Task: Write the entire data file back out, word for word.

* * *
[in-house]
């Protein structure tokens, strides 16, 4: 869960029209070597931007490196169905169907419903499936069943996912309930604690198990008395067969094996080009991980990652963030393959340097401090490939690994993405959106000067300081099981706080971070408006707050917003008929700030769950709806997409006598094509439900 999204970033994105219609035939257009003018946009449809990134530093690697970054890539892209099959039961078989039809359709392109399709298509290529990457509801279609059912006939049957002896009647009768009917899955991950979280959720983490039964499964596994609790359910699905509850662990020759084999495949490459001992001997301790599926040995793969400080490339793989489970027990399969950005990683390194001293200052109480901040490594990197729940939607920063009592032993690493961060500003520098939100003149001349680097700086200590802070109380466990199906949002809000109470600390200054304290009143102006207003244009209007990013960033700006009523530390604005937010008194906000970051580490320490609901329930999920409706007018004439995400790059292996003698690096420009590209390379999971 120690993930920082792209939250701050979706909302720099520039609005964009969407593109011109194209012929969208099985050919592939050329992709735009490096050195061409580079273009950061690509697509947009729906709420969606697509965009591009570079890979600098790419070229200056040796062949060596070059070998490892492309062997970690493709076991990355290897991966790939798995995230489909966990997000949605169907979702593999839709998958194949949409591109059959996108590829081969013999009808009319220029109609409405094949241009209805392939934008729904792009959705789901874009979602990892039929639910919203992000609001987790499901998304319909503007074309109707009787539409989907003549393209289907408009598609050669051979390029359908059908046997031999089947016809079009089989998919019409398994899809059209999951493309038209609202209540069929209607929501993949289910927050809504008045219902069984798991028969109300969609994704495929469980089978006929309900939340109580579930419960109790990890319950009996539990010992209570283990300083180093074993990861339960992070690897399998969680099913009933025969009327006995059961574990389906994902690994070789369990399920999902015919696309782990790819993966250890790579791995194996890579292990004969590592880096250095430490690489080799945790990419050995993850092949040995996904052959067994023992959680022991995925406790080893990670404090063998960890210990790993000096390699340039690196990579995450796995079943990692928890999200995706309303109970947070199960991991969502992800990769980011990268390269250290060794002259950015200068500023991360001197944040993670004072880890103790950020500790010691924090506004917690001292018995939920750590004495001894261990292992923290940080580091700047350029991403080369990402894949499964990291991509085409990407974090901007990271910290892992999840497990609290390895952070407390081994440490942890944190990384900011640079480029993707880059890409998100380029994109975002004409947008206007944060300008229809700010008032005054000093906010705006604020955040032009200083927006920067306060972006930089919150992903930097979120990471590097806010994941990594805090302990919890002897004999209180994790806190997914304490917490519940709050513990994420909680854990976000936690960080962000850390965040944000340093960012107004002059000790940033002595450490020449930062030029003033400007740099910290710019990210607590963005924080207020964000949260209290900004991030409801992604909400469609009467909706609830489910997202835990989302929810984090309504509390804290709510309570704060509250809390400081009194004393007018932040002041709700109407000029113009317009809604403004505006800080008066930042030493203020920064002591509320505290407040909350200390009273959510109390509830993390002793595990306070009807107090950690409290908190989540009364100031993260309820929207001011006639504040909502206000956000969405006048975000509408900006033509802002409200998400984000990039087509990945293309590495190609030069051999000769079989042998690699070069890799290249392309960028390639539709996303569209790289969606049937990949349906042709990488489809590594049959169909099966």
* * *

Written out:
[in-house]
């Protein structure tokens, strides 16, 4: 869960029209070597931007490196169905169907419903499936069943996912309930604690198990008395067969094996080009991980990652963030393959340097401090490939690994993405959106000067300081099981706080971070408006707050917003008929700030769950709806997409006598094509439900 999204970033994105219609035939257009003018946009449809990134530093690697970054890539892209099959039961078989039809359709392109399709298509290529990457509801279609059912006939049957002896009647009768009917899955991950979280959720983490039964499964596994609790359910699905509850662990020759084999495949490459001992001997301790599926040995793969400080490339793989489970027990399969950005990683390194001293200052109480901040490594990197729940939607920063009592032993690493961060500003520098939100003149001349680097700086200590802070109380466990199906949002809000109470600390200054304290009143102006207003244009209007990013960033700006009523530390604005937010008194906000970051580490320490609901329930999920409706007018004439995400790059292996003698690096420009590209390379999971 120690993930920082792209939250701050979706909302720099520039609005964009969407593109011109194209012929969208099985050919592939050329992709735009490096050195061409580079273009950061690509697509947009729906709420969606697509965009591009570079890979600098790419070229200056040796062949060596070059070998490892492309062997970690493709076991990355290897991966790939798995995230489909966990997000949605169907979702593999839709998958194949949409591109059959996108590829081969013999009808009319220029109609409405094949241009209805392939934008729904792009959705789901874009979602990892039929639910919203992000609001987790499901998304319909503007074309109707009787539409989907003549393209289907408009598609050669051979390029359908059908046997031999089947016809079009089989998919019409398994899809059209999951493309038209609202209540069929209607929501993949289910927050809504008045219902069984798991028969109300969609994704495929469980089978006929309900939340109580579930419960109790990890319950009996539990010992209570283990300083180093074993990861339960992070690897399998969680099913009933025969009327006995059961574990389906994902690994070789369990399920999902015919696309782990790819993966250890790579791995194996890579292990004969590592880096250095430490690489080799945790990419050995993850092949040995996904052959067994023992959680022991995925406790080893990670404090063998960890210990790993000096390699340039690196990579995450796995079943990692928890999200995706309303109970947070199960991991969502992800990769980011990268390269250290060794002259950015200068500023991360001197944040993670004072880890103790950020500790010691924090506004917690001292018995939920750590004495001894261990292992923290940080580091700047350029991403080369990402894949499964990291991509085409990407974090901007990271910290892992999840497990609290390895952070407390081994440490942890944190990384900011640079480029993707880059890409998100380029994109975002004409947008206007944060300008229809700010008032005054000093906010705006604020955040032009200083927006920067306060972006930089919150992903930097979120990471590097806010994941990594805090302990919890002897004999209180994790806190997914304490917490519940709050513990994420909680854990976000936690960080962000850390965040944000340093960012107004002059000790940033002595450490020449930062030029003033400007740099910290710019990210607590963005924080207020964000949260209290900004991030409801992604909400469609009467909706609830489910997202835990989302929810984090309504509390804290709510309570704060509250809390400081009194004393007018932040002041709700109407000029113009317009809604403004505006800080008066930042030493203020920064002591509320505290407040909350200390009273959510109390509830993390002793595990306070009807107090950690409290908190989540009364100031993260309820929207001011006639504040909502206000956000969405006048975000509408900006033509802002409200998400984000990039087509990945293309590495190609030069051999000769079989042998690699070069890799290249392309960028390639539709996303569209790289969606049937990949349906042709990488489809590594049959169909099966």